The study examined caffeine (5 mg/kg body weight) vs. placebo during anaerobic exercise. Eighteen male athletes (24.1 ± 5.8 yr; BMI 26.4 ± 2.2 kg/m2) completed a leg press, chest press, and Wingate test. During the caffeine trial, more total weight was lifted with the chest press, and a greater peak power was obtained during the Wingate test. No differences were observed between treatments for the leg press and average power, minimum power, and power drop (Wingate test). There was a significant treatment main effect found for postexercise glucose and insulin concentrations; higher concentrations were found in the caffeine trial. A significant interaction effect (treatment and time) was found for cortisol and glucose concentrations; both increased with caffeine and decreased with placebo. Postexercise systolic blood pressure was significantly higher during the caffeine trial. No differences were found between treatments for serum free-fatty-acid concentrations, plasma lactate concentrations, serum cortisol concentrations, heart rate, and rating of perceived exertion. Thus, a moderate dose of caffeine resulted in more total weight lifted for the chest press and a greater peak power attained during the Wingate test in competitive athletes.

Restricted access

Neslihan Duruturk, Nihan Ozunlu Pekyavas, Atakan Yρlmaz and Metin Karatas

Objective:

Aerobic and anaerobic exercise capacities are important components of athletic performance. The use of Kinesio Taping® (KT) as a supplementary treatment in athletic settings has increased in the recent years. KT can facilitate muscle contraction, which may be useful for improving performance. The purpose of this study was to determine whether the application of KT to the quadriceps muscle has any effect on anaerobic and aerobic performance in young healthy individuals.

Design:

Randomized, controlled, double-blind clinical study.

Setting:

Baskent University, Faculty of Health Sciences, Department of Physiotherapy and Rehabilitation.

Patients:

Thirty-two healthy male participants were randomly assigned to either the KT group or a sham KT (SKT) group.

Interventions:

The KT muscle facilitation technique was applied to the quadriceps muscle bilaterally and measurements were taken 45 min later to ensure full adhesion.

Main Outcome Measures:

The Wingate cycle ergometer test was used to assess peak anaerobic power (peak AnP, in Watts) and exercise capacity (Watt/kg), while the 6-minute walk test (6MWT) was used to assess aerobic exercise capacity of the participants. Comparisons between groups were performed using the nonparametric Mann-Whitney U test, while those between baseline and posttaping used the nonparametric Wilcoxon test.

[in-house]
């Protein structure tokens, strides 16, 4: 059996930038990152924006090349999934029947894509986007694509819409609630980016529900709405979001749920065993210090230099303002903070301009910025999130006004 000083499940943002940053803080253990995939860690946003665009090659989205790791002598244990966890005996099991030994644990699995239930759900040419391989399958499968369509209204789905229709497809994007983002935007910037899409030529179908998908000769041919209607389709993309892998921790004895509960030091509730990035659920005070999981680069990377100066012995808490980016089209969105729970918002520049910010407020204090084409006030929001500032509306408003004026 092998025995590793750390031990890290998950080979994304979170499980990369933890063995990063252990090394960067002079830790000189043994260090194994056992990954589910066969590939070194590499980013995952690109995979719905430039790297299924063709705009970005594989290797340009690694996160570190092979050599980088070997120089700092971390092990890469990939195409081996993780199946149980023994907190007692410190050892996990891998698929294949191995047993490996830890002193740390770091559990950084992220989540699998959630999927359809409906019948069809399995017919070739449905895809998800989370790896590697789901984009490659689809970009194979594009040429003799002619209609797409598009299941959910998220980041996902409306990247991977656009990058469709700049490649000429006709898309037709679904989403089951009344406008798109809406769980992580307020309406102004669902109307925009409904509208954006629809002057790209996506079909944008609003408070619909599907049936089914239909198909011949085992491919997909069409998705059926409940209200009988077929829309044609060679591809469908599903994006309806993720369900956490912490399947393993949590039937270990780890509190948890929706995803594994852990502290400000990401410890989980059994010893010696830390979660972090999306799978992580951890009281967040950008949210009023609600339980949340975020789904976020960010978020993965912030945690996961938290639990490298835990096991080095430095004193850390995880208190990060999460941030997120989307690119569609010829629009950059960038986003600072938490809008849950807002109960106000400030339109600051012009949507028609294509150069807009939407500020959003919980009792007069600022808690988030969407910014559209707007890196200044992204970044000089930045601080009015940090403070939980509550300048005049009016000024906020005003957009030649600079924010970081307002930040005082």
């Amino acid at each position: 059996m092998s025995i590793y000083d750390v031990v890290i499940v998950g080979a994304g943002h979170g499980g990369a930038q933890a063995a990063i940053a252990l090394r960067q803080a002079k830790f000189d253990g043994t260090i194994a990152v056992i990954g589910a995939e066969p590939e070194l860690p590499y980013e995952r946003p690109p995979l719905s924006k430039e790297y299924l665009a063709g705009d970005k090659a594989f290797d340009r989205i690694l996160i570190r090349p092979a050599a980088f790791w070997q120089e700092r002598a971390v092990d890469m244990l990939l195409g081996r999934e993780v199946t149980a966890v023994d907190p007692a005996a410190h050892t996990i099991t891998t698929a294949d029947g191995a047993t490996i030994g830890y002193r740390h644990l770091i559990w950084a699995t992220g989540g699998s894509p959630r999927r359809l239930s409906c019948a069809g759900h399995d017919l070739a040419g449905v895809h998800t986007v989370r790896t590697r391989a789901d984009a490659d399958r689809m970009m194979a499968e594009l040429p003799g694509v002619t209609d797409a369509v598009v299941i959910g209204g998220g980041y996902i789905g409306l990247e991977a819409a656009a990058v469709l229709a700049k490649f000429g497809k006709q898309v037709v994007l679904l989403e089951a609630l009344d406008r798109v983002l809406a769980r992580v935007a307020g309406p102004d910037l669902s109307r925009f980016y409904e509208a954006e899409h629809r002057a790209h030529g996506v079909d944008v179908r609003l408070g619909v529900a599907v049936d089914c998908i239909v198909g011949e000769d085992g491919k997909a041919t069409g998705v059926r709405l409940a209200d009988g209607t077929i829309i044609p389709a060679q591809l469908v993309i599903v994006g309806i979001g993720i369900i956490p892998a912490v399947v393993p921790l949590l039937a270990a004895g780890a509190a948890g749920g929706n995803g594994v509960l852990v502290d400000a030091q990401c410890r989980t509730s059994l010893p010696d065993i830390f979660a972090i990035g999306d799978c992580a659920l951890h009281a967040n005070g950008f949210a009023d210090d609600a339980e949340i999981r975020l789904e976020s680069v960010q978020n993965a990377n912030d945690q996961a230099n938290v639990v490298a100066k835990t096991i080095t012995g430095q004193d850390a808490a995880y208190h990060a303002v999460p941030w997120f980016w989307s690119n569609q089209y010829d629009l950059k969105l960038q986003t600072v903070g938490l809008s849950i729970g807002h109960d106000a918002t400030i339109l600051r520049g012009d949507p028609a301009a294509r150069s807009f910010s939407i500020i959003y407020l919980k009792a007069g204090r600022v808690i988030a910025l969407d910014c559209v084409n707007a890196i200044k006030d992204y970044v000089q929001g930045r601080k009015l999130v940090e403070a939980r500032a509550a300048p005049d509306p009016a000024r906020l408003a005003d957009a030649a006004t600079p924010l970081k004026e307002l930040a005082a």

Results:

No significant difference was found between the two groups in the aerobic or anaerobic test parameters (p > .05). Within the groups, a significant improvement in time factors in peak AnP (929.7 2 ± 184.37 W to 1043.49 ± 224.42 W) was found only in the KT group (p = .028) and no other parameter was significantly different (p > .05).

Conclusions:

KT applied to the quadriceps muscle can positively improve anaerobic exercise performance and athletic performance capacity. However, KT did not affect aerobic capacity. Further research is needed to show that KT can improve and support anaerobic and aerobic exercise capacity in healthy participants or athletes.

Restricted access

W. Daniel Schmidt, Gerald C. Hyner, Roseann M. Lyle, Donald Corrigan, Gerald Bottoms and Christopher L. Melby

This study examined resting metabolic rate (RMR) and thermic effect of a meal (TEM) among athletes who had participated in long-term anaerobic or aerobic exercise. Nine collegiate wrestlers were matched for age, weight, and fat-free weight with 9 collegiate swimmers. Preliminary testing included maximal oxygen consumption, maximal anaerobic capacity (MAnC) for both the arms and the legs, and percent body fat. On two separate occasions, RMR and TEM were measured using indirect calorimetry. VO2max was significantly higher in the swimmers while MAnC was significantly higher in the wrestlers for both the arms and the legs. RMR adjusted for fat-free weight was not significantly different between groups. The differences in total and percentage of TEM between the groups were not statistically significant, and there were no differences in baseline thyroid hormones. These data suggest that despite significant differences in VO2max and WAnT values following long-term aerobic and anaerobic exercise training, resting energy expenditure does not differ between these college athletes.

Restricted access

Mark Glaister, Colin Towey, Owen Jeffries, Daniel Muniz-Pumares, Paul Foley and Gillian McInnes

strength, muscular endurance, and anaerobic capabilities . J Strength Cond Res . 2006 ; 20 ( 3 ): 506 – 510 . PubMed ID: 16937961 16937961 4. Bell DG , Jacobs I , Elerington K . Effect of caffeine and ephedrine ingestion on anaerobic exercise performance . Med Sci Sports Exerc . 2001 ; 33 ( 8

Restricted access

Kenneth R. Turley, Paola A. Eusse, Myles M. Thomas, Jeremy R. Townsend and Aaron B. Morton

This study investigated effects of low (1 mg·kg−1), moderate (3 mg·kg−1) and high (5 mg·kg−1) doses of caffeine on anaerobic performance in boys. Twenty-six 8- to 10-year-old boys participated in a double-blind, crossover, counter-balanced study. Boys received in random order a placebo (PL) or anhydrous caffeine: 1 (CAF-1), 3 (CAF-3), or 5 (CAF-5) mg caffeine·kg−1 body mass in cherry flavored Sprite. Sixty minutes following consumption boys performed a static handgrip test and then a 30-s Wingate test. Maximal grip strength (21.5 ± 4.9 & 21.6 ± 4.7 vs. 20.4 ± 4.0 kg) was significantly higher in CAF-5 & CAF-3 vs PL, respectively. Absolute and relative peak power (287 ± 72 vs 281 ± 69 W & 8.0 ± 0.9 vs 7.8 ± 1.0 W·kg−1) were significantly higher in CAF-3 vs PL, respectively. Mean power (153 ± 48 vs 146 ± 43 W) was significantly higher in CAF-5 vs PL, respectively. Peak Wingate HR was significantly higher (189 ± 8 vs 185 ± 9 beats·min−1) in CAF-5 vs PL, respectively. These findings suggest that in boys CAF-1 did not affect performance. During the Wingate test CAF-3 resulted in higher peak power while CAF-5 increased mean power. The significant increase in peak HR following the Wingate test is likely related to greater mean power generated during CAF-5.